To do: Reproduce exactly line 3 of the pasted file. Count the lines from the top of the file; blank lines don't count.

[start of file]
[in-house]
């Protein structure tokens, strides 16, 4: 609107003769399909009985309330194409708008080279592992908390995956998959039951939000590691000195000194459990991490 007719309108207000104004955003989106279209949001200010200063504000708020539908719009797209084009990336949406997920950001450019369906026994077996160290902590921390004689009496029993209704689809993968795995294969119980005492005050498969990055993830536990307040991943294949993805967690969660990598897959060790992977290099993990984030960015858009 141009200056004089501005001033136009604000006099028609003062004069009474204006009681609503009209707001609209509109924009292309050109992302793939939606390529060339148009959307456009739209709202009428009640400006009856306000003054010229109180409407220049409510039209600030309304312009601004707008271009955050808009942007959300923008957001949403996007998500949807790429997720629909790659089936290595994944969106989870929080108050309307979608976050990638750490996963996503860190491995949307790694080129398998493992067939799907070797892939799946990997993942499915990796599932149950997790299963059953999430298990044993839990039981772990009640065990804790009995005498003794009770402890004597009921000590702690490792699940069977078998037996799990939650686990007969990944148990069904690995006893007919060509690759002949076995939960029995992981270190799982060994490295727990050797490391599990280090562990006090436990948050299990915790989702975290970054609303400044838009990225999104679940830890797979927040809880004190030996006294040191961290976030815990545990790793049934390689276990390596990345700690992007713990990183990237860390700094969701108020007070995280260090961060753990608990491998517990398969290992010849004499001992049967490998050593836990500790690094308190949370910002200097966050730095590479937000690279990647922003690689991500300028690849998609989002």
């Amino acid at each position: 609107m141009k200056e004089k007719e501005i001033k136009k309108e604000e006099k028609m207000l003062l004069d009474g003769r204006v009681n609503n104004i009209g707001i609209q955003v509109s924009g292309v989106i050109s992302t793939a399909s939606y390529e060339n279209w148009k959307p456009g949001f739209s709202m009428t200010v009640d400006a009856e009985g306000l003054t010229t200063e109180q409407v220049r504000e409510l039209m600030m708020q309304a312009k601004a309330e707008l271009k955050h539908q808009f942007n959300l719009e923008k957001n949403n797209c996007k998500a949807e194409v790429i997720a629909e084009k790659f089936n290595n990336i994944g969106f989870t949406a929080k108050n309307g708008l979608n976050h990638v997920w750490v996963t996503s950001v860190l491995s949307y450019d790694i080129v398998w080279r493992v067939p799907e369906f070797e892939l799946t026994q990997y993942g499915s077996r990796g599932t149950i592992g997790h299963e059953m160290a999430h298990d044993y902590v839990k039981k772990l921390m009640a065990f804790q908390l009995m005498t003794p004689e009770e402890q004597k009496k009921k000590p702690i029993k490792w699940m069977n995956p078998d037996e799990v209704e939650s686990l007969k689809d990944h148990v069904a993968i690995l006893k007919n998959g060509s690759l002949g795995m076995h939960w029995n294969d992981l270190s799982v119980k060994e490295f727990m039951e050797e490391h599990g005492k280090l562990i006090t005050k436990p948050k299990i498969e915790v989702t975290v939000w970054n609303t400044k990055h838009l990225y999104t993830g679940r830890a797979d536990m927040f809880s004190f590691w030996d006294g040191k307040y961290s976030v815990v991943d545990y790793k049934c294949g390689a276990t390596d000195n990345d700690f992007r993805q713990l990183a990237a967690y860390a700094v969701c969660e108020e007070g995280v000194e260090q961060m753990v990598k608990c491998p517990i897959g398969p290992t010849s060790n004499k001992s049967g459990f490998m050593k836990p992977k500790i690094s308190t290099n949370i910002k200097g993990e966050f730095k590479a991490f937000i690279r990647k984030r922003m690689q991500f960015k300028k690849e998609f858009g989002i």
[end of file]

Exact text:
């Amino acid at each position: 609107m141009k200056e004089k007719e501005i001033k136009k309108e604000e006099k028609m207000l003062l004069d009474g003769r204006v009681n609503n104004i009209g707001i609209q955003v509109s924009g292309v989106i050109s992302t793939a399909s939606y390529e060339n279209w148009k959307p456009g949001f739209s709202m009428t200010v009640d400006a009856e009985g306000l003054t010229t200063e109180q409407v220049r504000e409510l039209m600030m708020q309304a312009k601004a309330e707008l271009k955050h539908q808009f942007n959300l719009e923008k957001n949403n797209c996007k998500a949807e194409v790429i997720a629909e084009k790659f089936n290595n990336i994944g969106f989870t949406a929080k108050n309307g708008l979608n976050h990638v997920w750490v996963t996503s950001v860190l491995s949307y450019d790694i080129v398998w080279r493992v067939p799907e369906f070797e892939l799946t026994q990997y993942g499915s077996r990796g599932t149950i592992g997790h299963e059953m160290a999430h298990d044993y902590v839990k039981k772990l921390m009640a065990f804790q908390l009995m005498t003794p004689e009770e402890q004597k009496k009921k000590p702690i029993k490792w699940m069977n995956p078998d037996e799990v209704e939650s686990l007969k689809d990944h148990v069904a993968i690995l006893k007919n998959g060509s690759l002949g795995m076995h939960w029995n294969d992981l270190s799982v119980k060994e490295f727990m039951e050797e490391h599990g005492k280090l562990i006090t005050k436990p948050k299990i498969e915790v989702t975290v939000w970054n609303t400044k990055h838009l990225y999104t993830g679940r830890a797979d536990m927040f809880s004190f590691w030996d006294g040191k307040y961290s976030v815990v991943d545990y790793k049934c294949g390689a276990t390596d000195n990345d700690f992007r993805q713990l990183a990237a967690y860390a700094v969701c969660e108020e007070g995280v000194e260090q961060m753990v990598k608990c491998p517990i897959g398969p290992t010849s060790n004499k001992s049967g459990f490998m050593k836990p992977k500790i690094s308190t290099n949370i910002k200097g993990e966050f730095k590479a991490f937000i690279r990647k984030r922003m690689q991500f960015k300028k690849e998609f858009g989002i």